SOE Student Activism Paved Way to University Divestment from Fossil Fuels

On March 9, the Rutgers University Board of Governors and Board of Trustees announced it would divest the university endowment’s fossil fuel investments. The decision was based on the recommendation of a faculty, student, and staff ad hoc committee formed to consider a fossil fuel divestment request from the student-led Endowment Justice Collective.

While some progress has already been made in terms of the divestiture, at the time, 5% of the university’s $1.6 billion endowment was in fossil fuel investments. For Rutgers University President Jonathan Holloway, the decision to divest fossil fuels “aligns with Rutgers’ mission to advance public health and social justice.” It is a decision that additionally aligns with the School of Engineering’s (SOE) commitment to fostering ethically responsible and sustainable transformation and innovation.

In fact, SOE students concerned about the deleterious effects of climate change have long been passionate advocates and leaders in the drive for Rutgers to divest its fossil fuel investments.

Laying the Groundwork for Divestment in 2013

Shane Patel, who graduated from Rutgers in 2015 with a School of Engineering BS in materials science and engineering and a BA from the Bloustein School of Planning and Public Policy, kicked off the first fossil fuel divestment campaign at Rutgers as president of the Rutgers University Fossil Fuel Divestment Campaign.

“While we were the first fossil fuel divestment campaign in 2013, I felt we were following in big footsteps,” Patel says, referencing the successful – and historic – 1985 campaign to divest Rutgers’ endowment from companies doing business with Apartheid South Africa.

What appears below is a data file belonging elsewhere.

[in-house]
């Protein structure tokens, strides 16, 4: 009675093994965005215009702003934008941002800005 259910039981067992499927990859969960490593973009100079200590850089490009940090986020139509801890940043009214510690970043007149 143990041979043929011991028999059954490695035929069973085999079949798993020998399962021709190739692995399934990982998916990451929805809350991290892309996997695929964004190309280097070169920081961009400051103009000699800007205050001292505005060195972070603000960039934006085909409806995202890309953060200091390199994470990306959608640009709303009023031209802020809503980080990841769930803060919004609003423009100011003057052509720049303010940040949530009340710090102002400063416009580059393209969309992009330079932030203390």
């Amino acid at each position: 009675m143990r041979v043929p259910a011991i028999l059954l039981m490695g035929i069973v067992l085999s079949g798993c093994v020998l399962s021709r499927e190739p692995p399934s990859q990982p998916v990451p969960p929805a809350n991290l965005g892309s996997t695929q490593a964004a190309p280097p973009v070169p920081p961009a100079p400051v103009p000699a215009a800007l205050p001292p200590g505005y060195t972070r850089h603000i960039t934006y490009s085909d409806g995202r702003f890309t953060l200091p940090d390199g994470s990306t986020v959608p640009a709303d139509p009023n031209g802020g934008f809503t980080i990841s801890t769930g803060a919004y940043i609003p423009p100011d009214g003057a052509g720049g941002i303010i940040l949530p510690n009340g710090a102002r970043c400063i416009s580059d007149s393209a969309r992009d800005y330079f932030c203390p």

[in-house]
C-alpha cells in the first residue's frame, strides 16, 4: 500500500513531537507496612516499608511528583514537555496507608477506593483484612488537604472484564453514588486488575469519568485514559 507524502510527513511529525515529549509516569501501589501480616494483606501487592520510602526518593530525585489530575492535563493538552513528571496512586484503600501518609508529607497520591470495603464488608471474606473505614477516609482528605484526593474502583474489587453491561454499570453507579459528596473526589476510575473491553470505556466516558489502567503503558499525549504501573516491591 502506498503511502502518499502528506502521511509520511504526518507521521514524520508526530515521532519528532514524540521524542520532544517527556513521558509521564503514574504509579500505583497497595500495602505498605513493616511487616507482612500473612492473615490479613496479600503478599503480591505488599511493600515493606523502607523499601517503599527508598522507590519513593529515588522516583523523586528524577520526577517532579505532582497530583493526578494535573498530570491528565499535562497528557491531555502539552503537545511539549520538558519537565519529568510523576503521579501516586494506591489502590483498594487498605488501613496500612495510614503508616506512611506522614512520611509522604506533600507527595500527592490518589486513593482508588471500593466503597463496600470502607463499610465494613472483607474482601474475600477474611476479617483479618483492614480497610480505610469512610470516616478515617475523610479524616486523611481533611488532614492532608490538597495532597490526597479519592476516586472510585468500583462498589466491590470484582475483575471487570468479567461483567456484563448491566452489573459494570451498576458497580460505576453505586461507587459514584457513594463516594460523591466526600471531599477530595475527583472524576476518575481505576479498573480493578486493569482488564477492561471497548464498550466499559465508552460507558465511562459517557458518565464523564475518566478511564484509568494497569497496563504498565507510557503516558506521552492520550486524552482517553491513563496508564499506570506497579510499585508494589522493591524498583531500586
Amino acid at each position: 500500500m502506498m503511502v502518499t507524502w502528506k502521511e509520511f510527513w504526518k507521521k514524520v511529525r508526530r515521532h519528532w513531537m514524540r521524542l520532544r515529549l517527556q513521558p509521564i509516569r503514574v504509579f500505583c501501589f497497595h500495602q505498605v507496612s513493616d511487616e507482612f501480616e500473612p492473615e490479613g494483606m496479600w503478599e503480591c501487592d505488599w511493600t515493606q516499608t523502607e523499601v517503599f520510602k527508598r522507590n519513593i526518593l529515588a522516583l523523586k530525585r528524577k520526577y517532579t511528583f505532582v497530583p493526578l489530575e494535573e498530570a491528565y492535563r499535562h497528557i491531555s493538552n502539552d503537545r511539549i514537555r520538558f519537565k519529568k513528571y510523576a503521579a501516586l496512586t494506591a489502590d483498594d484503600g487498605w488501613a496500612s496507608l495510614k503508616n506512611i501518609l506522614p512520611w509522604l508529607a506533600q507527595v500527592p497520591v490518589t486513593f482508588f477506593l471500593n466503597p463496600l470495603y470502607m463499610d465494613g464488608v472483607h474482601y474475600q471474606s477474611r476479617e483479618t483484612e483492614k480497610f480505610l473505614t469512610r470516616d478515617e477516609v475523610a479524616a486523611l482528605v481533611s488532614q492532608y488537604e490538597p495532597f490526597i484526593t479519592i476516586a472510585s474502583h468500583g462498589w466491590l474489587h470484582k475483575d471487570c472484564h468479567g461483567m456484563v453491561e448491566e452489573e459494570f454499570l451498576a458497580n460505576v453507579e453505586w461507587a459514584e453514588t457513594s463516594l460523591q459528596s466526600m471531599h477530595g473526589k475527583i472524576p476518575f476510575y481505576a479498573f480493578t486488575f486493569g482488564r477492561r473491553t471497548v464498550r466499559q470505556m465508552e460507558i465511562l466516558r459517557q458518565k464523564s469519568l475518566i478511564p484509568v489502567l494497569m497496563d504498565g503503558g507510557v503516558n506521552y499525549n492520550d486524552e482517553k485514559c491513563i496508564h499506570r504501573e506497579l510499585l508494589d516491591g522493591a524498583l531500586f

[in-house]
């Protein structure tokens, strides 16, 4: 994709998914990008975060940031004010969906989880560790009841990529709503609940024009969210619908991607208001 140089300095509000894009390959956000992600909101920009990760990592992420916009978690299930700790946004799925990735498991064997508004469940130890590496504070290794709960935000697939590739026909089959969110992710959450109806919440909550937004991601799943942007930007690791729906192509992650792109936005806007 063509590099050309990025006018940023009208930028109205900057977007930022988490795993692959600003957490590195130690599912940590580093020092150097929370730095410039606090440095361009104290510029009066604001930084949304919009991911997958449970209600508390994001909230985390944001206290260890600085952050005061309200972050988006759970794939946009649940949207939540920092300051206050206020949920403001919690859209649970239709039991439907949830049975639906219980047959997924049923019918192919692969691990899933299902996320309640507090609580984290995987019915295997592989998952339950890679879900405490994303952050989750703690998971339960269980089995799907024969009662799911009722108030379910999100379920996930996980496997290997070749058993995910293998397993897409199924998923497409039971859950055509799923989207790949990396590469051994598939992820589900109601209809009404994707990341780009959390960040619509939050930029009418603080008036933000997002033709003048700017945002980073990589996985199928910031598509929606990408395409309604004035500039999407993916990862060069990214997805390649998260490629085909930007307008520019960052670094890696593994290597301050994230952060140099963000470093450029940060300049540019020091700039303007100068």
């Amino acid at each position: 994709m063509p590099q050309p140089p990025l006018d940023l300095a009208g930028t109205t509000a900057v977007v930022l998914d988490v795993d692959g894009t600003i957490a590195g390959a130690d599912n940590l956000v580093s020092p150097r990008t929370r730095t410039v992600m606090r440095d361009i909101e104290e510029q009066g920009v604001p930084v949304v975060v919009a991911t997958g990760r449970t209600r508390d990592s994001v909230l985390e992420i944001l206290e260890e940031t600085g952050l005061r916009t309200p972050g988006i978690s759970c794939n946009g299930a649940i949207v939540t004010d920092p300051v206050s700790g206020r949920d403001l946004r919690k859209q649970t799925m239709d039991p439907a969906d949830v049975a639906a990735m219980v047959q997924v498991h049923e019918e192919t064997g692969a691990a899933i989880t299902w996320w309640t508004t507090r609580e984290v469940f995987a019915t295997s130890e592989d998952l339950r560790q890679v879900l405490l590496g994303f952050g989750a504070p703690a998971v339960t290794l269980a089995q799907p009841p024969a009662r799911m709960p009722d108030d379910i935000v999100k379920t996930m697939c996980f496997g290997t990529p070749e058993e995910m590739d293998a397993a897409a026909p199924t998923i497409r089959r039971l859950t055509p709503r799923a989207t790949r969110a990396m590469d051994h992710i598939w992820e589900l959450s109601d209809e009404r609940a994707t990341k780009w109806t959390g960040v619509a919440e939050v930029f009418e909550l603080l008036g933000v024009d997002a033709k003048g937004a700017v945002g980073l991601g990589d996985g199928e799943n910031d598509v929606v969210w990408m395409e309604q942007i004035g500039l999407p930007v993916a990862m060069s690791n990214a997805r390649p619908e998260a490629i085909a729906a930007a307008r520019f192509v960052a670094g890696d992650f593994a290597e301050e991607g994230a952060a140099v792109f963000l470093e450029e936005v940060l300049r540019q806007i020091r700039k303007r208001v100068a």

In high school, Patel had been inspired by environmental activist Bill McKibben, who argued that it is wrong for the fossil fuel industry to profit from destroying the planet. “If climate change were simply a technological problem, we would have solved it via a price on carbon in the 1980s or 1990s. Instead, the fossil fuel industry uses its wealth and influence to stop itself from being properly regulated,” says Patel, who is currently a doctoral candidate in materials science and engineering at Northwestern University. “Divestment is a way of showing that we, as a university and broader society, oppose that business model.”

At the time, Tilak Lal, the chair-elect of the Rutgers University Board of Trustees, and SoE alumnus who is currently the head of risk management at Lighthouse Partners, chaired the Board of Governors’ and Board of Trustees’ joint committee on investments. “Shane led the first big thrust and reached out to the Investment Committee,” he recalls.

It had taken about a year of campaigning before Patel’s Fossils Fuel Divestment Campaign was directed to Lal and the joint committee on investments. Patel  remembers Lal as being personally encouraging. “He has a clear interest in hearing what students care about and are fighting for – especially on climate change. From day one, I could see it was  a problem that genuinely concerned him and that he believed my generation should be leading the charge in fighting for change,” he says.